ST. JOSEPH, Mo. — The U.S. Department of Agriculture (USDA) has approved Titanium® 5 L5 and Master Guard® 10 vaccines as an aid in preventing disease caused by Leptospira borgpetersenii hardjo-bovis in beef and dairy cattle. Leptospira, which often infect calves at a young age and easily spread within herds, ultimately can cause reproductive failure and significant economic loss. Now producers can vaccinate cattle that are not pregnant or nursing with Titanium 5 L5, and all cattle 5 months of age or older with Master Guard 10, to protect against this costly organism.
“Dairy and beef producers are well-aware of just how expensive abortions and other reproductive problems caused by ‘lepto’ can be,” says Charlie Higdon, business unit manager, AgriLabs. “Research estimates that at least 59 percent of dairy herds1 and 42 percent of cow-calf operations2 have cattle with L. hardjo-bovis. Since the organism is spread within herds through urine and milk, and the disease it causes is difficult to diagnose, prevention through vaccination is smart business.”
The challenge of L. hardjo-bovis
Leptospirosis has long been a health challenge in cattle. Extensive research to better understand this costly disease has identified that L. borgpetersenii hardjo-bovis is the only species of L. hardjo found in the United States.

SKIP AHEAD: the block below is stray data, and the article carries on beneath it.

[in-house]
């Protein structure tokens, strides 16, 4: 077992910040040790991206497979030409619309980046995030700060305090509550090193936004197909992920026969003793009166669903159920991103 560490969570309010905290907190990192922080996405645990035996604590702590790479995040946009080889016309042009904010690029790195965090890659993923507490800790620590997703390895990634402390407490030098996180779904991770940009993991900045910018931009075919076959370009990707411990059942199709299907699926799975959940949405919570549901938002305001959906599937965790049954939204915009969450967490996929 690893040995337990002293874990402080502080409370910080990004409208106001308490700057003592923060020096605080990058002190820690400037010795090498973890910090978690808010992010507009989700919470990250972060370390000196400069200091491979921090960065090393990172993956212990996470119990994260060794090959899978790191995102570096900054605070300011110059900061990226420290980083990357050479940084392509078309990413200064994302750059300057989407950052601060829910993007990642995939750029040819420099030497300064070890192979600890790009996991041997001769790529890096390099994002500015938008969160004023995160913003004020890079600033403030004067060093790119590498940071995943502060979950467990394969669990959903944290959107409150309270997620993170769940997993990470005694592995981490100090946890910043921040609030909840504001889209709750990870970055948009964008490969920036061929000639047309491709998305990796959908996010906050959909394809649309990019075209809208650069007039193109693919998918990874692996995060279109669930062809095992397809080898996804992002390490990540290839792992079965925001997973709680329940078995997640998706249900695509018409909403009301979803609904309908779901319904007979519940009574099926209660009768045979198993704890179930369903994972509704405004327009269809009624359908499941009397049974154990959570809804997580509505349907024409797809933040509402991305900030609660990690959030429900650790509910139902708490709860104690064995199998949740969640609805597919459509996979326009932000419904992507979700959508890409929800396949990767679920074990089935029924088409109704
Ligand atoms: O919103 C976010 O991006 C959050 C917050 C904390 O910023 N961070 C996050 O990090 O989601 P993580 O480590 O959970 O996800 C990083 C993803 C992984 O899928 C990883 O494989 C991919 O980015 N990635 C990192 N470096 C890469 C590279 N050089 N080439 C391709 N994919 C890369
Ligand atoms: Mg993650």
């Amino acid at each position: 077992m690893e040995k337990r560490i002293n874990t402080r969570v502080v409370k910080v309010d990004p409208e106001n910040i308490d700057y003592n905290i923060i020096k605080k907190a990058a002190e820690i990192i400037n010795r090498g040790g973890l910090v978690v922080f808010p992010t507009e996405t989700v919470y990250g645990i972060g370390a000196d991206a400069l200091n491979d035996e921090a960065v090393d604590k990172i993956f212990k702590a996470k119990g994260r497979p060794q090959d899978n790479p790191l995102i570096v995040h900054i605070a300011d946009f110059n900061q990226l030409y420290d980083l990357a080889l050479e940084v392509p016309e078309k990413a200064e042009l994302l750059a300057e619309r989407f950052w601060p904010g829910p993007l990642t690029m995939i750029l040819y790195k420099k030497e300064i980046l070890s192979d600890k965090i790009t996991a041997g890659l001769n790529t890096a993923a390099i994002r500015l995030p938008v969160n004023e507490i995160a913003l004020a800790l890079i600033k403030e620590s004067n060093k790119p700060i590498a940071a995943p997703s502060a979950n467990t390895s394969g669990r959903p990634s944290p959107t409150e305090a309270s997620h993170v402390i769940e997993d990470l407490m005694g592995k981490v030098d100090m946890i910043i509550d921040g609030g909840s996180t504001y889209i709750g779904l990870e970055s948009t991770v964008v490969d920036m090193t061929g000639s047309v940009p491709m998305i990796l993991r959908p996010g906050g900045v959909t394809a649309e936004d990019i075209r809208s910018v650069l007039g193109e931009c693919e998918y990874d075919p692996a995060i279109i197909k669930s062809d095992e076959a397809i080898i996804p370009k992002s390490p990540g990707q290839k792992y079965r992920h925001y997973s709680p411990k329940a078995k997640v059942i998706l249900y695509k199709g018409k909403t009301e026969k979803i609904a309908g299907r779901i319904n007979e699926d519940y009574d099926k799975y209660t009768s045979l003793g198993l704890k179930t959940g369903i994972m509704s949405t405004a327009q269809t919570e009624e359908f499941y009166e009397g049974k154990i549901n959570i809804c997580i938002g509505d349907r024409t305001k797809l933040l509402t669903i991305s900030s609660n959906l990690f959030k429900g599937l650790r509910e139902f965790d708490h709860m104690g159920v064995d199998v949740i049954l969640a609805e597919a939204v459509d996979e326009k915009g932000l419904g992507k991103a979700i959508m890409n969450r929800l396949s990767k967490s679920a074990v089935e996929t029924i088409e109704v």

Once cattle have L. hardjo, which colonizes in the kidneys and reproductive tract, they can shed the organism in urine, placental fluids, milk and other infected fluids for weeks to months after infection. As herdmates come in contact with these fluids — or even contaminated water or small cuts in the skin of infected animals — infections can spread quickly.
“What’s particularly challenging about leptospirosis is that it is so difficult to diagnose, since the signs often are mild or similar to other health problems,” says Higdon. “Infertility is the most significant symptom; additional signs can include decreased reproduction efficiency and milk production, abortions, stillbirths and calves that are weak. Herds rarely experience a rash of abortions to signal an L. hardjo problem, even when the disease is widespread.”
Since a combination of tests is needed to obtain the sensitivity and specificity for an accurate diagnosis, controlling disease caused by L. hardjo-bovis through vaccination is an important consideration for both dairy and beef operations.
L. hardjo-bovis vaccines